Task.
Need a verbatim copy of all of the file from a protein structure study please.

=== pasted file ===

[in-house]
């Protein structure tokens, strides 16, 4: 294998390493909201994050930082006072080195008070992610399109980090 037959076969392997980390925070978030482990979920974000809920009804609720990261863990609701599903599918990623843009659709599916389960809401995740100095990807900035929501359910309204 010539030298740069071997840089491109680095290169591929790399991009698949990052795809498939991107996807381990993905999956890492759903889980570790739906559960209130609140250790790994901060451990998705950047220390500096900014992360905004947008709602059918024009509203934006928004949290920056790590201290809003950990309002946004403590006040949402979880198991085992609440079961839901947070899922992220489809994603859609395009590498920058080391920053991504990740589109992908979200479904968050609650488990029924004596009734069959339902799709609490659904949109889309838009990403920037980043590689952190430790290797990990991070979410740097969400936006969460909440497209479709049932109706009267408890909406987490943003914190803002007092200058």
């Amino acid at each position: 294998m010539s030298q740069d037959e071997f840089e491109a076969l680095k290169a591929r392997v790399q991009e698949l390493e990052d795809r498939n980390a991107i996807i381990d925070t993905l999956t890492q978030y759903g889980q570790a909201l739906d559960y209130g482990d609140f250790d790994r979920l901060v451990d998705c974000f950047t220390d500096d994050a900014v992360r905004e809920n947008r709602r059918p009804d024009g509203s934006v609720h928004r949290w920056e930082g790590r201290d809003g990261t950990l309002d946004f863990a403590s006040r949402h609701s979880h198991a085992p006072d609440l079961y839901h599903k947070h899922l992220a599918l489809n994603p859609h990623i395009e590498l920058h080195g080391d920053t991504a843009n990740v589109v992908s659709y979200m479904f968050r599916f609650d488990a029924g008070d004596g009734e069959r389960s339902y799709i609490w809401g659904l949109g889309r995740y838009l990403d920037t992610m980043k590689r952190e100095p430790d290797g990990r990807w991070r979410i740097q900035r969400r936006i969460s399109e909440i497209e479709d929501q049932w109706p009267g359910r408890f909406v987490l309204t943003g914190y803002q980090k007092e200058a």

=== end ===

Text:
[in-house]
């Protein structure tokens, strides 16, 4: 294998390493909201994050930082006072080195008070992610399109980090 037959076969392997980390925070978030482990979920974000809920009804609720990261863990609701599903599918990623843009659709599916389960809401995740100095990807900035929501359910309204 010539030298740069071997840089491109680095290169591929790399991009698949990052795809498939991107996807381990993905999956890492759903889980570790739906559960209130609140250790790994901060451990998705950047220390500096900014992360905004947008709602059918024009509203934006928004949290920056790590201290809003950990309002946004403590006040949402979880198991085992609440079961839901947070899922992220489809994603859609395009590498920058080391920053991504990740589109992908979200479904968050609650488990029924004596009734069959339902799709609490659904949109889309838009990403920037980043590689952190430790290797990990991070979410740097969400936006969460909440497209479709049932109706009267408890909406987490943003914190803002007092200058």
């Amino acid at each position: 294998m010539s030298q740069d037959e071997f840089e491109a076969l680095k290169a591929r392997v790399q991009e698949l390493e990052d795809r498939n980390a991107i996807i381990d925070t993905l999956t890492q978030y759903g889980q570790a909201l739906d559960y209130g482990d609140f250790d790994r979920l901060v451990d998705c974000f950047t220390d500096d994050a900014v992360r905004e809920n947008r709602r059918p009804d024009g509203s934006v609720h928004r949290w920056e930082g790590r201290d809003g990261t950990l309002d946004f863990a403590s006040r949402h609701s979880h198991a085992p006072d609440l079961y839901h599903k947070h899922l992220a599918l489809n994603p859609h990623i395009e590498l920058h080195g080391d920053t991504a843009n990740v589109v992908s659709y979200m479904f968050r599916f609650d488990a029924g008070d004596g009734e069959r389960s339902y799709i609490w809401g659904l949109g889309r995740y838009l990403d920037t992610m980043k590689r952190e100095p430790d290797g990990r990807w991070r979410i740097q900035r969400r936006i969460s399109e909440i497209e479709d929501q049932w109706p009267g359910r408890f909406v987490l309204t943003g914190y803002q980090k007092e200058a």